Inside the Growth of Mitsubishi Aircraft’s Customer Support Team

Posted by Mitsubishi Aircraft on Sep 5, 2019 4:00:00 AM

In an industry defined by tight turnarounds, high volume and slim margins, strong customer support is just as important to operators as the aircraft itself. Unplanned downtime or maintenance can damage their reputation, hurt dispatch reliability and affect their bottom line. After all, buying a new aircraft is a one-time event—it’s the ongoing support that ensures the aircraft is operating at its full potential.

For Mitsubishi Aircraft, this means providing a premier customer support experience from the moment the SpaceJet M90 enters service. To make that possible, the company has focused its efforts in the past 12 months on assembling a team of the best industry experts from programs around the world. Led by aviation veterans Nelson Jabour and Nicola McCarron, the Customer Support Senior Leadership team has an average of 25 years of industry experience. This influx of talent has been at the core of the team’s rapid transformation and a key factor in reaching crucial milestones for a successful entry into service ahead of schedule. “We identified the gaps in expertise and knowledge and made a significant effort to bring the right expertise on board,” McCarron says. “As a direct result, the activities of the first six months of the year have completely transformed. Our customers expect excellence in terms of performance and responsiveness and are holding us to a high standard—we are getting their feedback and, in a recent survey, All Nippon Airways (ANA) indicated that we are exceeding their expectations.”

Spread across several sites located in Seattle, Moses Lake, Nagoya and Tokyo, every aspect of the customer support processes have been meticulously tracked to maintain that schedule for entry into service—from Ground Support Equipment, Recommended Spare Parts Lists, Reliability & Maintainability, Technical Publication & Flight Operations Manuals, Spare Parts Logistics and the Maintenance Repair & Overhaul (MRO) Network. In recent months, the team achieved two key milestones on the path toward entry into service: the first submission of technical publications to the Japan Civil Aviation Bureau and the delivery of a full flight simulator to launch customer ANA. Both of these were accomplished nearly a year ahead of time, boding well for the SpaceJet family’s future airworthiness and operation.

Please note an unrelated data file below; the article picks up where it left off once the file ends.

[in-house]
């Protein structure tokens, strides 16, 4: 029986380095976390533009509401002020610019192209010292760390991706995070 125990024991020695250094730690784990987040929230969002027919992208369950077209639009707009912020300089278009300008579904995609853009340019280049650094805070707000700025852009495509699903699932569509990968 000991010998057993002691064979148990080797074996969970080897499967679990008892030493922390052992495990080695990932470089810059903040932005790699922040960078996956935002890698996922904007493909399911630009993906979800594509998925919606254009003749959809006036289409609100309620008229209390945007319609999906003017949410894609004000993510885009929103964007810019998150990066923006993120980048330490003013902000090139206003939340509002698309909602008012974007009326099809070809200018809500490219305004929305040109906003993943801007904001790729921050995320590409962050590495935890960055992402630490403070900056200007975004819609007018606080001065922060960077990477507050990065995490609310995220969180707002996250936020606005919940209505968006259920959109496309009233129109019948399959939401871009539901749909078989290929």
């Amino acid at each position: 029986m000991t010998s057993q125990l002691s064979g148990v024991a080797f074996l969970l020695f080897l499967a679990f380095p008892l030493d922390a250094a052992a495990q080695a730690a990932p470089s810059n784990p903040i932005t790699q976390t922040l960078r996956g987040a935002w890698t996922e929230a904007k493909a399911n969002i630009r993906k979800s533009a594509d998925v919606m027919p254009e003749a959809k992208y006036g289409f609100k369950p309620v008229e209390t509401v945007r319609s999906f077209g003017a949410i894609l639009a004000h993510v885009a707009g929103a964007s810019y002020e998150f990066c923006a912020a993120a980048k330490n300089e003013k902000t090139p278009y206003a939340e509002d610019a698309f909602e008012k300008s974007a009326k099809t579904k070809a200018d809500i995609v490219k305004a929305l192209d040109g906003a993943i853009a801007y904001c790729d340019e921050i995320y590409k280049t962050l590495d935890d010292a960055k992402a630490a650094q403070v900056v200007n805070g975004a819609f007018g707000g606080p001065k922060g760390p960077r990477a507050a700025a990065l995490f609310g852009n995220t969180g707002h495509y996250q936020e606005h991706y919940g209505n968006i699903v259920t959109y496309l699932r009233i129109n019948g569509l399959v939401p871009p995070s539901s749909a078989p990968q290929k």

With the aim of being a leader in the regional sector for decades to come, Mitsubishi Aircraft is also focused on investing in tools that will help future-proof their operation. One such innovation is an aircraft health monitoring system.

As aircraft operations become increasingly computerized, the data gathered from the aircraft can be used to prognose when certain elements will fail or need maintenance, ultimately allowing customers to better plan their fleet assignments and schedule optimal maintenance downtimes to ultimately avoid flight cancellations. “At the end of the day, customers want planes flying,” Jabour says. “The only way we can do that is if we have the infrastructure and integrated systems in place that allow us to understand the problem proactively. The customer does not want to lose revenue for their crew waiting on an aircraft. So the right planning, stock and tools are paramount for success.”

Successful customer support can be described in three words, McCarron says: Ready, Receptive and Responsive. “Our team must be constantly ready to respond to customer requests and queries; be receptive and understanding of their needs; and responsive to ensure that every commitment is delivered on time. Ultimately, customers want their planes flying, and the only way to make that happen is by understanding their problems right away and having the infrastructure and fully integrated systems to provide a solution.”

As other requests are received, the customer support team must ensure that the changes are reflected throughout the entire SpaceJet ecosystem. “Having the right expectations and maintaining excellent standards is what customers expect from us,” Jabour says. “We must be able to earn the credibility and confidence from them.”

These high expectations don’t come solely from customers, either. As a regional market, Japan presents some interesting challenges, most notably the prevalence of high-speed rail. The Shinkansen provides an experience and convenience similar to air travel, and for airlines to compete, they need to ensure their aircraft operate reliably and with minimal disruption. The customer support team is keenly aware of this, and is working tirelessly to achieve this next level of performance.

As the customer support function continues to evolve and grow, the team is excited for the future, Jabour and McCarron say. With a strong product in the SpaceJet M90, the customer support function will set the tone for the future of the program, including the M100 development. Working closely with ANA and fueled by an experienced group of customer support veterans, the team is confident their offering is among the best in the industry.

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